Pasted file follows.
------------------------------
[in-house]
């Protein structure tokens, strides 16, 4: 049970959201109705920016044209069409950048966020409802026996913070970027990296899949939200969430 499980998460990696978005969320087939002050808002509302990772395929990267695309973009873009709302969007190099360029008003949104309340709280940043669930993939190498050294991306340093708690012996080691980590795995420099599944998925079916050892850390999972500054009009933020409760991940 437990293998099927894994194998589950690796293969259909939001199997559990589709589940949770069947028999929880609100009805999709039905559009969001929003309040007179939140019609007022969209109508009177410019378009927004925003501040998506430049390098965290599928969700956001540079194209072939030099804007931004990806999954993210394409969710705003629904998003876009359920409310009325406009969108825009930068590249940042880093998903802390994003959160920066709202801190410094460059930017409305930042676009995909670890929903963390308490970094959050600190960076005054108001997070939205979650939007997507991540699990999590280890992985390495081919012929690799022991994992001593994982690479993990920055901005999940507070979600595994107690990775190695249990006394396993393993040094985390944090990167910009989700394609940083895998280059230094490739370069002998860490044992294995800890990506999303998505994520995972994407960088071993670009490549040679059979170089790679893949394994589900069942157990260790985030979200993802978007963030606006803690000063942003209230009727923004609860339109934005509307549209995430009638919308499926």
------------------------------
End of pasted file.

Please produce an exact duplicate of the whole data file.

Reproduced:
[in-house]
């Protein structure tokens, strides 16, 4: 049970959201109705920016044209069409950048966020409802026996913070970027990296899949939200969430 499980998460990696978005969320087939002050808002509302990772395929990267695309973009873009709302969007190099360029008003949104309340709280940043669930993939190498050294991306340093708690012996080691980590795995420099599944998925079916050892850390999972500054009009933020409760991940 437990293998099927894994194998589950690796293969259909939001199997559990589709589940949770069947028999929880609100009805999709039905559009969001929003309040007179939140019609007022969209109508009177410019378009927004925003501040998506430049390098965290599928969700956001540079194209072939030099804007931004990806999954993210394409969710705003629904998003876009359920409310009325406009969108825009930068590249940042880093998903802390994003959160920066709202801190410094460059930017409305930042676009995909670890929903963390308490970094959050600190960076005054108001997070939205979650939007997507991540699990999590280890992985390495081919012929690799022991994992001593994982690479993990920055901005999940507070979600595994107690990775190695249990006394396993393993040094985390944090990167910009989700394609940083895998280059230094490739370069002998860490044992294995800890990506999303998505994520995972994407960088071993670009490549040679059979170089790679893949394994589900069942157990260790985030979200993802978007963030606006803690000063942003209230009727923004609860339109934005509307549209995430009638919308499926």